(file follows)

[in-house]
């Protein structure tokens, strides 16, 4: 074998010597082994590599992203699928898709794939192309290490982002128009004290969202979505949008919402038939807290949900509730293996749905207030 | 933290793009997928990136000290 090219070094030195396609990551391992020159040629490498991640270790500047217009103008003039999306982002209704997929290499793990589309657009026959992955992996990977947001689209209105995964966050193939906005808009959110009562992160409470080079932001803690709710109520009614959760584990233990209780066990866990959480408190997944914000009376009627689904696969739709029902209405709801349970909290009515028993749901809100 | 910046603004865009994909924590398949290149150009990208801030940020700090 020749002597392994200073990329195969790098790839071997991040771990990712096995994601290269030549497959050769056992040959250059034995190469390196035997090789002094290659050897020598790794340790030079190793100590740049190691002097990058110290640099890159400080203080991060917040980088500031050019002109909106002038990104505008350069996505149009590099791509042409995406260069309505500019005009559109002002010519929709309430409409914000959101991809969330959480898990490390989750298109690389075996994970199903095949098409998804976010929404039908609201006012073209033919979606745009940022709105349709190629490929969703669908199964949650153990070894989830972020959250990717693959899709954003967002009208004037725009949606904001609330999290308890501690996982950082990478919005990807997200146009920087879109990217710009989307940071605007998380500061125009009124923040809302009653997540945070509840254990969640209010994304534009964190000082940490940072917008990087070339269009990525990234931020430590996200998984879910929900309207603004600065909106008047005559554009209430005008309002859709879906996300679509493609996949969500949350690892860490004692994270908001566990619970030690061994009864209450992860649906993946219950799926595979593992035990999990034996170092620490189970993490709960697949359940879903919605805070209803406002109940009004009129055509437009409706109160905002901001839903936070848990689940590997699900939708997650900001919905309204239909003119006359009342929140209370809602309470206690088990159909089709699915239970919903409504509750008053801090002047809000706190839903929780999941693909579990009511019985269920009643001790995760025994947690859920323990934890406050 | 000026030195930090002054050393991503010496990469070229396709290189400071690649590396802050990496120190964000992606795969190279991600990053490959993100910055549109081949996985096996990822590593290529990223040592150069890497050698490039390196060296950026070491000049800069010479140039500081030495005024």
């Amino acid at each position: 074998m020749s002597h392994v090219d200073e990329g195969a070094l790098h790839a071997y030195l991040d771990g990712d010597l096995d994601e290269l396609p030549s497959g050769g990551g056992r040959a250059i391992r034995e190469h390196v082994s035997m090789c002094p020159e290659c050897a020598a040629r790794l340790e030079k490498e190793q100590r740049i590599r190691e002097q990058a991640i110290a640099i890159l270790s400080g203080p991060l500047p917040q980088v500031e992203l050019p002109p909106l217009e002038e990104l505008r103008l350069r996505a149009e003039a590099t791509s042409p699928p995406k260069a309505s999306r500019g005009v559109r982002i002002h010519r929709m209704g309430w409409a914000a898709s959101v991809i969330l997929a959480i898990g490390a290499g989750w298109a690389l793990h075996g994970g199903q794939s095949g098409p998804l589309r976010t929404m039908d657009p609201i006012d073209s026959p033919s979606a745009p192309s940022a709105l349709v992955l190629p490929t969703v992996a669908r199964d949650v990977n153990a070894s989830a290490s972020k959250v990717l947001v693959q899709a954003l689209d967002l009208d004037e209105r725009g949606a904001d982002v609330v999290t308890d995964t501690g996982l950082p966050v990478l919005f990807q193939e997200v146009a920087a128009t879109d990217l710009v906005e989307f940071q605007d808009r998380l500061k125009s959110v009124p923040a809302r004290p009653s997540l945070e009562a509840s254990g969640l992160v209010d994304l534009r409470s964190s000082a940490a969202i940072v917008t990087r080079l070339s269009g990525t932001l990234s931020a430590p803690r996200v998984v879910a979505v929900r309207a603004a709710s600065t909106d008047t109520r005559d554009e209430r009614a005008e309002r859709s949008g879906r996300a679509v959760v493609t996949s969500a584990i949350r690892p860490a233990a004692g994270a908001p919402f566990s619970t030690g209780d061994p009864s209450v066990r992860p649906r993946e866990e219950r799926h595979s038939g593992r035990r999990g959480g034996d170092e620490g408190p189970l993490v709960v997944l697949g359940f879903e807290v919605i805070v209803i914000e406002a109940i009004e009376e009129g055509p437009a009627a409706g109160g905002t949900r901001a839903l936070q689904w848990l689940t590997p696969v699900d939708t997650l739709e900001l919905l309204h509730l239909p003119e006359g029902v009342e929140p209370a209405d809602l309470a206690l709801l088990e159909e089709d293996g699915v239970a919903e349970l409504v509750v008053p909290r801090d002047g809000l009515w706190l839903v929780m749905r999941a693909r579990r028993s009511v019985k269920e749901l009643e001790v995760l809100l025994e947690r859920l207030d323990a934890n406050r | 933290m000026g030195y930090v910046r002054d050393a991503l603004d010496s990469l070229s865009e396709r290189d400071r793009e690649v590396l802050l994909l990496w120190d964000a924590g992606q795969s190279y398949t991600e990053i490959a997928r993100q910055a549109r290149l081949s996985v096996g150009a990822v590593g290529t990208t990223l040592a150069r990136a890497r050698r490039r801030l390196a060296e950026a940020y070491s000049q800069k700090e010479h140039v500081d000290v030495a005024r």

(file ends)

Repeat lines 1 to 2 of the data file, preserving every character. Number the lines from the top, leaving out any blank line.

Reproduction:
[in-house]
């Protein structure tokens, strides 16, 4: 074998010597082994590599992203699928898709794939192309290490982002128009004290969202979505949008919402038939807290949900509730293996749905207030 | 933290793009997928990136000290 090219070094030195396609990551391992020159040629490498991640270790500047217009103008003039999306982002209704997929290499793990589309657009026959992955992996990977947001689209209105995964966050193939906005808009959110009562992160409470080079932001803690709710109520009614959760584990233990209780066990866990959480408190997944914000009376009627689904696969739709029902209405709801349970909290009515028993749901809100 | 910046603004865009994909924590398949290149150009990208801030940020700090 020749002597392994200073990329195969790098790839071997991040771990990712096995994601290269030549497959050769056992040959250059034995190469390196035997090789002094290659050897020598790794340790030079190793100590740049190691002097990058110290640099890159400080203080991060917040980088500031050019002109909106002038990104505008350069996505149009590099791509042409995406260069309505500019005009559109002002010519929709309430409409914000959101991809969330959480898990490390989750298109690389075996994970199903095949098409998804976010929404039908609201006012073209033919979606745009940022709105349709190629490929969703669908199964949650153990070894989830972020959250990717693959899709954003967002009208004037725009949606904001609330999290308890501690996982950082990478919005990807997200146009920087879109990217710009989307940071605007998380500061125009009124923040809302009653997540945070509840254990969640209010994304534009964190000082940490940072917008990087070339269009990525990234931020430590996200998984879910929900309207603004600065909106008047005559554009209430005008309002859709879906996300679509493609996949969500949350690892860490004692994270908001566990619970030690061994009864209450992860649906993946219950799926595979593992035990999990034996170092620490189970993490709960697949359940879903919605805070209803406002109940009004009129055509437009409706109160905002901001839903936070848990689940590997699900939708997650900001919905309204239909003119006359009342929140209370809602309470206690088990159909089709699915239970919903409504509750008053801090002047809000706190839903929780999941693909579990009511019985269920009643001790995760025994947690859920323990934890406050 | 000026030195930090002054050393991503010496990469070229396709290189400071690649590396802050990496120190964000992606795969190279991600990053490959993100910055549109081949996985096996990822590593290529990223040592150069890497050698490039390196060296950026070491000049800069010479140039500081030495005024």